After much anticipation, Verizon Wireless (NYSE:VZ) announced that it will launch its 4G LTE service in 38 markets and 60 airports on Sunday. During a conference call with the media, Verizon Wireless Executive Vice President and CTO Tony Melone touted LTE's faster downlink (between 5 Mbps and 10 Mbps) and uplink (between 2 Mbps and 5 Mbps) speeds, and he emphasized the fact that LTE is more responsive and has one-half the latency as compared with today's 3G networks.
And while this increase in speed and responsiveness sounds wonderful to me, I have to admit I was disappointed when Melone provided details on how Verizon will price its new 4G LTE service. Instead of rolling out some breakthrough pricing plans that will give consumers an incentive to jump on Verizon's new "lightning fast" network, the company is resorting to a familiar model. The first plan offers 5 GB of data for $50 per month. The second plan offers 10 GB of data for $80 per month. If a customer goes over (and Melone said they will be notified via text message of their data usage when they hit 50 percent, 75 percent, 90 percent and 100 percent of their allotted bucket), they will be charged an additional $10 for every extra GB they use.
Of course, to jump on Verizon's super-fast LTE network, consumers have to fork over $99 for a USB modem (with a $50 rebate) and sign a two-year contract.
Interestingly the 5 GB LTE plan is priced $10 per month cheaper than Verizon's 5 GB 3G data plan, though the LTE service provides much faster speeds. Melone explained that the company believes a significant amount of customers will embrace LTE and 5 GB will not be enough so instead they will gravitate to the $80 per month plan. But at the same time, for those who want to try the LTE network, the $50 plan will give them the option of trying it out.
When asked about the sedate nature of the rate plans, Melone said Verizon wanted to keep its LTE debut simple and that we should expect "new service plan paradigms" in the future. "We felt a simple, straightforward approach was best," he added.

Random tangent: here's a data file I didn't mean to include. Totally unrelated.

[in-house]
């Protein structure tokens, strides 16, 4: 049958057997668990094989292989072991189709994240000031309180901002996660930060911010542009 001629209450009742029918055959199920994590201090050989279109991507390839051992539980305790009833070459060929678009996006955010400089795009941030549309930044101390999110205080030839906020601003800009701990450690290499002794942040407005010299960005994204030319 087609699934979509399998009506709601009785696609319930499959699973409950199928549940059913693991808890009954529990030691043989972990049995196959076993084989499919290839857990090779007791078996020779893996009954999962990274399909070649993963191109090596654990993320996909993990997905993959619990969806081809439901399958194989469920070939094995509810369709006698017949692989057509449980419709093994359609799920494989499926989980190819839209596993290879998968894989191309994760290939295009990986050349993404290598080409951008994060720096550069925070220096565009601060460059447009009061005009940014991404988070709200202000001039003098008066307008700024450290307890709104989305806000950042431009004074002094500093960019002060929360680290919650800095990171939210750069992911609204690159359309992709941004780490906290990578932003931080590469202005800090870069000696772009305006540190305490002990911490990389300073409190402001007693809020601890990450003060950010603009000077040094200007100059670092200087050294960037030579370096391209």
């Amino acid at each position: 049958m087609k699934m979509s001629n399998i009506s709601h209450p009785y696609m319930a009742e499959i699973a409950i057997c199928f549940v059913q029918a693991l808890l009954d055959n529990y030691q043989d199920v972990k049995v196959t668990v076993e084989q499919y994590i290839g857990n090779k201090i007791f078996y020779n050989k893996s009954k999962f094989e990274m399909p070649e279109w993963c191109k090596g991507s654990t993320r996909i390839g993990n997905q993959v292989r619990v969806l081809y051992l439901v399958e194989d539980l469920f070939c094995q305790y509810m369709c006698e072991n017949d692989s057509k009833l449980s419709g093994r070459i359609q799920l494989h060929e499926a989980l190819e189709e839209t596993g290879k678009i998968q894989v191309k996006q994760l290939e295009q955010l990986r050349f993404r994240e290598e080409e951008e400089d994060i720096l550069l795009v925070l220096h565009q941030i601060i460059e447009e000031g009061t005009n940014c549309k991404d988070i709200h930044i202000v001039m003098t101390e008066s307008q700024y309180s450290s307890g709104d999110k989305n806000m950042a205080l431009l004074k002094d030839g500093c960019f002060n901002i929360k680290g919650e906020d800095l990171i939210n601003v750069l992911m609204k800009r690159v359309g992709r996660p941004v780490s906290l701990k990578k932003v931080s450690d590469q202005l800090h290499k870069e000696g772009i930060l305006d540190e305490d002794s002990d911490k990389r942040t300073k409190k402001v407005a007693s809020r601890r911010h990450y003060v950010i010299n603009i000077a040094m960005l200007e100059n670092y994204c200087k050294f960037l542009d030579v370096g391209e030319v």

But is Verizon's conservative pricing approach the best option? Mark Lowenstein, managing director of Mobile Ecosystem, thinks it makes sense. "Verizon does not want to set a low bar for LTE. I believe they want to charge a ‘premium price' for what they see as a service with ‘premium capability,' compared to other 3G/4G services out there."
And Lowenstein noted that Verizon isn't trying to position LTE as a broadband replacement service, similar to what Clearwire (NASDAQ:CLWR) is doing with its Clear-branded service. "At $80 per month--10 GB is at the low end of typical household broadband usage--that's too expensive for most consumers, and the overage charge can get steep," Lowenstein said.
But I think the price-conscious heavy bandwidth user will realize that for $45 per month they can get unlimited mobile WiMAX service from Clearwire and not have to worry about racking up overage charges. Clearwire executives have repeatedly said Clearwire subscribers typically consume about 7 GB of data per month. If Verizon's customers make use of the carrier's network in the same way, they will see their $50 per month bill shoot up to $70 per month, making Clearwire's offering look like a bargain.
Perhaps early adopters and business users will be lured to Verizon's new 4G LTE service. But I think the real winner in the mobile broadband race will be the operator that can come up with innovative pricing packages (such as creative bundles and family broadband data plans) that will entice the mass market consumer to embrace 4G. Come on marketers--there's got to be a more creative solution than this. --Sue